Easing the Forestry Footprint on Vancouver Island’s Tourism Industry
British Columbia’s steadily-growing tourism industry competes for equal say in the management of forested lands in a province dominated by forestry since the early 20th Century. A key point of friction between these two vital industries stems from the negative public perception of landscapes altered by timber harvesting. On Vancouver Island in particular, lands valued for forestry are often the same scenic environments promoted by the province and tourism operators as holding great wilderness value for travelers and outdoor adventurers. Tourism operators feel their products are devalued when public satisfaction with nature experiences is impacted by deforestation and visually unattractive surroundings.
To better understand the conflicts between forestry and tourism on Vancouver Island, researchers from the University of British Columbia and the University of Alberta interviewed professionals from both industries. Researchers found that individuals on both sides saw flaws in current forest management practices, but the primary challenge is a persistent view that forestry remains the province’s single most important industry – despite increasing economic contributions from tourism. Several respondents criticized stakeholder consultations for failing to hear enough from the public and some noted situations where forestry companies did not fully adhere to regulatory visual quality standards for landscape alterations. This study suggests that the province could adopt a set of forestry management guidelines and formal agreements specifically for popular tourism areas, such as Vancouver Island, to protect the natural landscapes that are vital to our mountain tourism initiatives and revenues.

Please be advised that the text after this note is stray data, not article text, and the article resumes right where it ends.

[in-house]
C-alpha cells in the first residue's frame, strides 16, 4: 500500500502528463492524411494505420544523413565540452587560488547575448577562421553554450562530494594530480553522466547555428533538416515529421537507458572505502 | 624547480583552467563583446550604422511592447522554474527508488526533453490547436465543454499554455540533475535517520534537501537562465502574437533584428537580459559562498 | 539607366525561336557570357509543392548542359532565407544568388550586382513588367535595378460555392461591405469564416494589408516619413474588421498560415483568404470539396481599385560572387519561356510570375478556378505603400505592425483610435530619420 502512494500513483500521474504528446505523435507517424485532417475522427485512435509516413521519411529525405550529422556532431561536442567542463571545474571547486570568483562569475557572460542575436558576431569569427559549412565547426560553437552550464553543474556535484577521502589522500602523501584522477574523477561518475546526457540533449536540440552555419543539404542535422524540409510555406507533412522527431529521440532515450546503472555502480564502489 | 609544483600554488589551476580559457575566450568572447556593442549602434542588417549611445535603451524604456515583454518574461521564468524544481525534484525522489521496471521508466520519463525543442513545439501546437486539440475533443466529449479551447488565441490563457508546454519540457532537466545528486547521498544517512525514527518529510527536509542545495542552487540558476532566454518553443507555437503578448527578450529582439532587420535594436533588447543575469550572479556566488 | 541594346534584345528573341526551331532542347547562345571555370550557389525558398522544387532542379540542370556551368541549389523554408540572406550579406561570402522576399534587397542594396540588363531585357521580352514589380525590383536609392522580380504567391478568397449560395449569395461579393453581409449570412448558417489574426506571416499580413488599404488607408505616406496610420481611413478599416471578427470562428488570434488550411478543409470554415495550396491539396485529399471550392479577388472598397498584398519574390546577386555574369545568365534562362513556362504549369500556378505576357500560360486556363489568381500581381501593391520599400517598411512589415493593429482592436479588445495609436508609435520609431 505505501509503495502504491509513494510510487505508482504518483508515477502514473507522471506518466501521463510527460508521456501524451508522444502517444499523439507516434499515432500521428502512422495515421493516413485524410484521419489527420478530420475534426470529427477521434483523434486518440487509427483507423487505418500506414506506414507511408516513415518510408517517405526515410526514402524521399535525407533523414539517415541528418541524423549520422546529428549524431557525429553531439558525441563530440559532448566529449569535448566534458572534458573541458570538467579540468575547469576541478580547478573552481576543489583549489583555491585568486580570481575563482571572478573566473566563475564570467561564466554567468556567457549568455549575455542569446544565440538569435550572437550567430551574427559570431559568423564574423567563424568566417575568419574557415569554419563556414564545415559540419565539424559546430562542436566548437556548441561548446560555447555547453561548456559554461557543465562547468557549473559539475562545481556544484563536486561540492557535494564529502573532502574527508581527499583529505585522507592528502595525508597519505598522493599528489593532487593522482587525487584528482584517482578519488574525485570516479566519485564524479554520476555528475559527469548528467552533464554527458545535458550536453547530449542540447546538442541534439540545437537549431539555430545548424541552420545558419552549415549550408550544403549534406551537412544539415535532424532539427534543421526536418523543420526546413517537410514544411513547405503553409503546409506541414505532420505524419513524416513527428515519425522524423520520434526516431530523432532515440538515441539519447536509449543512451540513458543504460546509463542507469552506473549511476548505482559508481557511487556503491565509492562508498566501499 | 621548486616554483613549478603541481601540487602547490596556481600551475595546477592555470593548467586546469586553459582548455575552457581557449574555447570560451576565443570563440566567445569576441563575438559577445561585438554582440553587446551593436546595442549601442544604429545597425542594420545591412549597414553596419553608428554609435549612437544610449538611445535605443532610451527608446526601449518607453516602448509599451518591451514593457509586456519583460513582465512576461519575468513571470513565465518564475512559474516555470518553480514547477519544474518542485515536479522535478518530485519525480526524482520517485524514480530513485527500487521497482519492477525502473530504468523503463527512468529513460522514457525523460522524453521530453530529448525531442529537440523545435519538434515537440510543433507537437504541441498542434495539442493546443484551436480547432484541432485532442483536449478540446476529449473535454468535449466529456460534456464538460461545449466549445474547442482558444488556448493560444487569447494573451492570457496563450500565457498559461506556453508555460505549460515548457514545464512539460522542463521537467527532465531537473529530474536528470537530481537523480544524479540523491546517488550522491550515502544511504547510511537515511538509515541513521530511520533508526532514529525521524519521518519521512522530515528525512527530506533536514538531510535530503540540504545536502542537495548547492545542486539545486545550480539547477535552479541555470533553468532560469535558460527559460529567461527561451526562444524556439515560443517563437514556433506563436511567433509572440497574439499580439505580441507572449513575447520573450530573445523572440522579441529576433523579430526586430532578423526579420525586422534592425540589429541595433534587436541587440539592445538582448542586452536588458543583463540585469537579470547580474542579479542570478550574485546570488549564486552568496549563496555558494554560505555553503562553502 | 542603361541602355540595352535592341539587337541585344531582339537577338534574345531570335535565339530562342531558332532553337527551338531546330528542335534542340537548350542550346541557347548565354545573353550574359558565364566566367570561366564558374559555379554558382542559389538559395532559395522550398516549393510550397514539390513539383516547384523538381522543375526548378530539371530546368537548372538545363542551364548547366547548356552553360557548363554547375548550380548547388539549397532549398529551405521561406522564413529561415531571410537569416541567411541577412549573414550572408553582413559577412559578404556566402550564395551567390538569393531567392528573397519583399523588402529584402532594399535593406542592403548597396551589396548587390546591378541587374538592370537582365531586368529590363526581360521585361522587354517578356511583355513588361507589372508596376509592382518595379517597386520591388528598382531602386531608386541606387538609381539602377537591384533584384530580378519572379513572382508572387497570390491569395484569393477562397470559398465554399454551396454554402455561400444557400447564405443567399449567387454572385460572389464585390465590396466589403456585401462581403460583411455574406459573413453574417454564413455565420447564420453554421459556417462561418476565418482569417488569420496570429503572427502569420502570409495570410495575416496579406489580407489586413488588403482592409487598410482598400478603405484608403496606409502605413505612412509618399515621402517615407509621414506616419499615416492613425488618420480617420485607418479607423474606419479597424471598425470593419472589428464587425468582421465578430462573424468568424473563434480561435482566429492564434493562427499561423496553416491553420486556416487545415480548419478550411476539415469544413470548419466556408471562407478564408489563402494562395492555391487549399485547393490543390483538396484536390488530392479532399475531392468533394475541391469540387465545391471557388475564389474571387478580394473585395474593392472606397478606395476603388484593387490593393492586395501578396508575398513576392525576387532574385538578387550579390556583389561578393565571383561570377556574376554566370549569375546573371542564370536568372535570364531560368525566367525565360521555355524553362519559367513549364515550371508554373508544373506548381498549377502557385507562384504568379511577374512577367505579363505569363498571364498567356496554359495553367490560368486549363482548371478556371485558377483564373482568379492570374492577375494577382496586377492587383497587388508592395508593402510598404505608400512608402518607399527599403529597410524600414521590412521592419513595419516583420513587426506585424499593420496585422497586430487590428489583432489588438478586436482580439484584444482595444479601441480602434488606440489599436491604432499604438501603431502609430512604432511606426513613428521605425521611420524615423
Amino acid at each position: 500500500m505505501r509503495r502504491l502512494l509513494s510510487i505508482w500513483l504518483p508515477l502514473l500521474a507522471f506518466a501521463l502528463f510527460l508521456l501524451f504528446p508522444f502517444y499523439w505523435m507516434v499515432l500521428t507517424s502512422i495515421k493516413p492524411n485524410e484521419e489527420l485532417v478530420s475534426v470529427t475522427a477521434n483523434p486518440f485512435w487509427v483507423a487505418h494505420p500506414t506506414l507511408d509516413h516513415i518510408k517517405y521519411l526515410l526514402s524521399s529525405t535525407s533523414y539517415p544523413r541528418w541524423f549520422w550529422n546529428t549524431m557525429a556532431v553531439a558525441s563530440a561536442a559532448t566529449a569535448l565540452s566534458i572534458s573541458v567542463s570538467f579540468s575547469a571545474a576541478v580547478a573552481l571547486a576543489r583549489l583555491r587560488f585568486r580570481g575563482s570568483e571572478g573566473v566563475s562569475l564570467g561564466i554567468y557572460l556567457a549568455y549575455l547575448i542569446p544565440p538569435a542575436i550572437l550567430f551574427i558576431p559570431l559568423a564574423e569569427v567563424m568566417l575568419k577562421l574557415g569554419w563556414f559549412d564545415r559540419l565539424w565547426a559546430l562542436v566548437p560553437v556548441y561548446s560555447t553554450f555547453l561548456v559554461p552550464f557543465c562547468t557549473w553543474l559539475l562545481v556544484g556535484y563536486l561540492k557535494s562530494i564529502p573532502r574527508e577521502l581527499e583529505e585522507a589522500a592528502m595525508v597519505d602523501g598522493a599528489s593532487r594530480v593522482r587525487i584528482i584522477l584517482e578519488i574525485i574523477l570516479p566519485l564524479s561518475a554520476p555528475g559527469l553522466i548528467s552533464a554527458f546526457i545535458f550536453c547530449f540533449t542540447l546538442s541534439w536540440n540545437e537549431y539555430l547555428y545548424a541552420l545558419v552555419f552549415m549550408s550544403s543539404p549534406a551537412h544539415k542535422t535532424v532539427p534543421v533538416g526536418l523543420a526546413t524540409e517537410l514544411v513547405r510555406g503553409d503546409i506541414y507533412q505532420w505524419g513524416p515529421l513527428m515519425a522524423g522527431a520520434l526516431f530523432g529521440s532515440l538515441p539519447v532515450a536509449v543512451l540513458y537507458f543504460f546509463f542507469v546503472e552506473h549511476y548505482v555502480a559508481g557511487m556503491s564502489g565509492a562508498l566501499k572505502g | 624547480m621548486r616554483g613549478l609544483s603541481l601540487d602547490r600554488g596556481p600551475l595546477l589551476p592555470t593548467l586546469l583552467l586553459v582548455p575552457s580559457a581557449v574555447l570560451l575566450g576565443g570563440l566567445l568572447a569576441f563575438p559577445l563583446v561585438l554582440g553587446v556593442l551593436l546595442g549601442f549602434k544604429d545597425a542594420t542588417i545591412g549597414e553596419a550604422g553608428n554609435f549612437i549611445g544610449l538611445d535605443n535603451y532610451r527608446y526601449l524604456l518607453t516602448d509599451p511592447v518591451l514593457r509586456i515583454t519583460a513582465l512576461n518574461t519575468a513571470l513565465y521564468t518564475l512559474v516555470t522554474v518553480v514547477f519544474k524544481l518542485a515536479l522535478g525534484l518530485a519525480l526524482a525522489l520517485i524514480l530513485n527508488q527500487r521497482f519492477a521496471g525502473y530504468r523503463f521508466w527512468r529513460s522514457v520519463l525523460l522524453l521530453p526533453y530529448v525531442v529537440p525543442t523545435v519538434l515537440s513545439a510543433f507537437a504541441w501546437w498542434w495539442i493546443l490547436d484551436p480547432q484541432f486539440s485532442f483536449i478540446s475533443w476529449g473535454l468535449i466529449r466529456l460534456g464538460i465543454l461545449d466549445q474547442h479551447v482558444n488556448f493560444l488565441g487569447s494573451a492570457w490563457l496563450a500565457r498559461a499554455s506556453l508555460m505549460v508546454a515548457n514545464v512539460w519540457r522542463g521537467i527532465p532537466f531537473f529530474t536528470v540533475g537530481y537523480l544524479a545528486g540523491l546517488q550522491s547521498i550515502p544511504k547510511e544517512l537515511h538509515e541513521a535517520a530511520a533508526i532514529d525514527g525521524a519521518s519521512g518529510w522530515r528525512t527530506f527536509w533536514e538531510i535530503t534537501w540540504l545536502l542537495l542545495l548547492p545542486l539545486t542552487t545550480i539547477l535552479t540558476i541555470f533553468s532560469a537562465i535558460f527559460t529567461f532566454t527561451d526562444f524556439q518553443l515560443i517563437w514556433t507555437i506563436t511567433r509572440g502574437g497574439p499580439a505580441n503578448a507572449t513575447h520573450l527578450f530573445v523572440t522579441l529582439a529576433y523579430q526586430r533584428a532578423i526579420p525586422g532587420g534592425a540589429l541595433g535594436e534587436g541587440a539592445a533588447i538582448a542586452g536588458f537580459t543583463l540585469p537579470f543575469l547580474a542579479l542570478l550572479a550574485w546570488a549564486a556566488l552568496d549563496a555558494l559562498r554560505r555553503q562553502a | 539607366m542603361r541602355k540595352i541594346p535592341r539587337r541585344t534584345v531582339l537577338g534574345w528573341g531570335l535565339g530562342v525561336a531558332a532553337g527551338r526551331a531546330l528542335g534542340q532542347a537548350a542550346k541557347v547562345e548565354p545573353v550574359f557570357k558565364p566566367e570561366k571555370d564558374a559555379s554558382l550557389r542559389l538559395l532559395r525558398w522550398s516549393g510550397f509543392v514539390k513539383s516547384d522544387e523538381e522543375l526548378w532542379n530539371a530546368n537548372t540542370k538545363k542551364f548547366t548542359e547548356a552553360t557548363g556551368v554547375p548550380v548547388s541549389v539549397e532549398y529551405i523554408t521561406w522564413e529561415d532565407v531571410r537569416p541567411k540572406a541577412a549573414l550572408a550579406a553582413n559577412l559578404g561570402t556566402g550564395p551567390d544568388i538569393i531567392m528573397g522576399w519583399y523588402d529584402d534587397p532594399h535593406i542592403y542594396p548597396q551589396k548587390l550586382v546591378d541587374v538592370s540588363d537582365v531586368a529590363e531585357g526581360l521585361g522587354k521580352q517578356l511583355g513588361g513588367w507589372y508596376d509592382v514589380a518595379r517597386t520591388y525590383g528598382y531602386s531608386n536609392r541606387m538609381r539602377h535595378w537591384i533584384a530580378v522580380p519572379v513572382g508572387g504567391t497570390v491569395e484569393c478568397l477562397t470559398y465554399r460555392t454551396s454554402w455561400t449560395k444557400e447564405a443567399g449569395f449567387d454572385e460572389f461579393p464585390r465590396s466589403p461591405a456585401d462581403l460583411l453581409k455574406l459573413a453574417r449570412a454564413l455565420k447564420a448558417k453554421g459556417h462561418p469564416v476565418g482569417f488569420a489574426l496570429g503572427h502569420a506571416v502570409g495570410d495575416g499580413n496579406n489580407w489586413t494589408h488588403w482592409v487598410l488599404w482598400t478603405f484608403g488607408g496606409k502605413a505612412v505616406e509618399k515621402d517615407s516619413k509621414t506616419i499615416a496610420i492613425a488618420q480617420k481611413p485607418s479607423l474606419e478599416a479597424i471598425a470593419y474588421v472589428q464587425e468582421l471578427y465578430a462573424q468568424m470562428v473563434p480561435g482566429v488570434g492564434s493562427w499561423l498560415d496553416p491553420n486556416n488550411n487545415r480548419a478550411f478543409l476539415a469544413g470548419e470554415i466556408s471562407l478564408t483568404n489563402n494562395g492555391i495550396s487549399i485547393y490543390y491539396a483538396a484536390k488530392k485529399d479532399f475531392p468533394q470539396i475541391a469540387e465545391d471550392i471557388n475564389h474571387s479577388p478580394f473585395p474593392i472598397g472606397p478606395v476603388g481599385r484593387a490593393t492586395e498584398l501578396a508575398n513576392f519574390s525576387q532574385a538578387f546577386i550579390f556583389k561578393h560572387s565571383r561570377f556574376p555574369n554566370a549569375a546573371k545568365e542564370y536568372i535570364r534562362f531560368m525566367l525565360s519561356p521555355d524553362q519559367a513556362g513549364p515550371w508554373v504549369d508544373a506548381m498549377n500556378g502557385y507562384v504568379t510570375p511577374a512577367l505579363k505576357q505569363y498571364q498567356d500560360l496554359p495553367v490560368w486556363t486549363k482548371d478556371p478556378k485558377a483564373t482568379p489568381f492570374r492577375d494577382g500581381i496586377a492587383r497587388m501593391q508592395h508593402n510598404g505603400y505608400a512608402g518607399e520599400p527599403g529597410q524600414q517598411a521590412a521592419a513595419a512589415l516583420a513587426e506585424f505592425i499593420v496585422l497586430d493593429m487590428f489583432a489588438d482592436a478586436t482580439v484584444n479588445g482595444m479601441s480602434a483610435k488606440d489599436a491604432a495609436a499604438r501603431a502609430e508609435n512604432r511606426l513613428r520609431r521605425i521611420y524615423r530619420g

This is a summary article authored by Kelly Fowler and edited by Charlie Loewen. For further information, please see the original published research:
Kyle W. Hilsendager, Howard W. Harshaw & Robert A. Kozak (2016) Reducing the Impact of Forest Harvesting on the Vancouver Island Tourism Industry. The Forestry Chronicle, 92:101–111 (doi:10.5558/tfc2016-022).